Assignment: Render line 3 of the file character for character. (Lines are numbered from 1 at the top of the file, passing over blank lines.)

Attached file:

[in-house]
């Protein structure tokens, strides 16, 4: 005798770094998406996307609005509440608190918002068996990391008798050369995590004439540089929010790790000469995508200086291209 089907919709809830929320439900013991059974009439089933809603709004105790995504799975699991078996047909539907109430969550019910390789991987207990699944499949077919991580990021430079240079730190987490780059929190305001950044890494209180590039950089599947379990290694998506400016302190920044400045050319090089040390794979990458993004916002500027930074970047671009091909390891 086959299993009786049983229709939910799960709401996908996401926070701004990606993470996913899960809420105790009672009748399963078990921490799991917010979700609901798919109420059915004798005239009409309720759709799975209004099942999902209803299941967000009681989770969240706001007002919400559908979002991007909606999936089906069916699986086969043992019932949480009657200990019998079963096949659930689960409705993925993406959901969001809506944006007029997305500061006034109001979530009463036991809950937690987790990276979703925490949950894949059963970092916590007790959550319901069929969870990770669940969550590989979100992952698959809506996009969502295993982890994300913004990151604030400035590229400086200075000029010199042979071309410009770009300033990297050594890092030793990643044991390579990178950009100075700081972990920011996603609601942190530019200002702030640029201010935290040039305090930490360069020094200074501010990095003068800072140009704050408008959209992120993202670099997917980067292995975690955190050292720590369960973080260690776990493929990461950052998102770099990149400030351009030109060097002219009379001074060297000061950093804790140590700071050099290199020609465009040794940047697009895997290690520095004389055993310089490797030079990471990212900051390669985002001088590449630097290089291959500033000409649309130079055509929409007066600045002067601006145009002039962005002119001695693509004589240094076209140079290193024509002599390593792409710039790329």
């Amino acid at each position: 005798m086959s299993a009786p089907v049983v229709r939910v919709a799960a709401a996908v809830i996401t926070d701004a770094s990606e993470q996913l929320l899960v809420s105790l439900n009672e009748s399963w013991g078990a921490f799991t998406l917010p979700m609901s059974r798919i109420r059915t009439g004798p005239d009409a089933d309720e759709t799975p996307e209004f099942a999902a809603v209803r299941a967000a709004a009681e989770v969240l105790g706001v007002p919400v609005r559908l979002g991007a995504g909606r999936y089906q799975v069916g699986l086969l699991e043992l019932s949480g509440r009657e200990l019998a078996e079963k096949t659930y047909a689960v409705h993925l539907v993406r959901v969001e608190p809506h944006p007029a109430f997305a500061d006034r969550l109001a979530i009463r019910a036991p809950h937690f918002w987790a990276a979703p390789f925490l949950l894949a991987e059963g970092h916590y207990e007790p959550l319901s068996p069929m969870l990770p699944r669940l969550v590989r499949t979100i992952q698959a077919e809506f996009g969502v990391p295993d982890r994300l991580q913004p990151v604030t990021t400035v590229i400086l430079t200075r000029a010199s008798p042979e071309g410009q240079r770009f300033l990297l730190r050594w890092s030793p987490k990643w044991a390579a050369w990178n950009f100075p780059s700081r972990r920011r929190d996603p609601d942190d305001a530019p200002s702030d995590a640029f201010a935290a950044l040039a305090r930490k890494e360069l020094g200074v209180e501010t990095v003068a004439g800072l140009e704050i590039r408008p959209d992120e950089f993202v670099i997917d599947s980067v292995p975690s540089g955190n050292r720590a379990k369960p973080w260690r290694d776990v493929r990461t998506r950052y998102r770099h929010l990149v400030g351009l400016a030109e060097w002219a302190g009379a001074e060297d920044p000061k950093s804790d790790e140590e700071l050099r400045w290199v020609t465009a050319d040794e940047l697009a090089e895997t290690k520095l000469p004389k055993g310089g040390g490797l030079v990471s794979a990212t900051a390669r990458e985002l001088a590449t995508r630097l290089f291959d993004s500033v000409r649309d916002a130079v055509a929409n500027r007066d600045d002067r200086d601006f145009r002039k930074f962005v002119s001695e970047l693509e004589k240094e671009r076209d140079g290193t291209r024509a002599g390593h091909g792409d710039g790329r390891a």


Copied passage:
């Amino acid at each position: 005798m086959s299993a009786p089907v049983v229709r939910v919709a799960a709401a996908v809830i996401t926070d701004a770094s990606e993470q996913l929320l899960v809420s105790l439900n009672e009748s399963w013991g078990a921490f799991t998406l917010p979700m609901s059974r798919i109420r059915t009439g004798p005239d009409a089933d309720e759709t799975p996307e209004f099942a999902a809603v209803r299941a967000a709004a009681e989770v969240l105790g706001v007002p919400v609005r559908l979002g991007a995504g909606r999936y089906q799975v069916g699986l086969l699991e043992l019932s949480g509440r009657e200990l019998a078996e079963k096949t659930y047909a689960v409705h993925l539907v993406r959901v969001e608190p809506h944006p007029a109430f997305a500061d006034r969550l109001a979530i009463r019910a036991p809950h937690f918002w987790a990276a979703p390789f925490l949950l894949a991987e059963g970092h916590y207990e007790p959550l319901s068996p069929m969870l990770p699944r669940l969550v590989r499949t979100i992952q698959a077919e809506f996009g969502v990391p295993d982890r994300l991580q913004p990151v604030t990021t400035v590229i400086l430079t200075r000029a010199s008798p042979e071309g410009q240079r770009f300033l990297l730190r050594w890092s030793p987490k990643w044991a390579a050369w990178n950009f100075p780059s700081r972990r920011r929190d996603p609601d942190d305001a530019p200002s702030d995590a640029f201010a935290a950044l040039a305090r930490k890494e360069l020094g200074v209180e501010t990095v003068a004439g800072l140009e704050i590039r408008p959209d992120e950089f993202v670099i997917d599947s980067v292995p975690s540089g955190n050292r720590a379990k369960p973080w260690r290694d776990v493929r990461t998506r950052y998102r770099h929010l990149v400030g351009l400016a030109e060097w002219a302190g009379a001074e060297d920044p000061k950093s804790d790790e140590e700071l050099r400045w290199v020609t465009a050319d040794e940047l697009a090089e895997t290690k520095l000469p004389k055993g310089g040390g490797l030079v990471s794979a990212t900051a390669r990458e985002l001088a590449t995508r630097l290089f291959d993004s500033v000409r649309d916002a130079v055509a929409n500027r007066d600045d002067r200086d601006f145009r002039k930074f962005v002119s001695e970047l693509e004589k240094e671009r076209d140079g290193t291209r024509a002599g390593h091909g792409d710039g790329r390891a």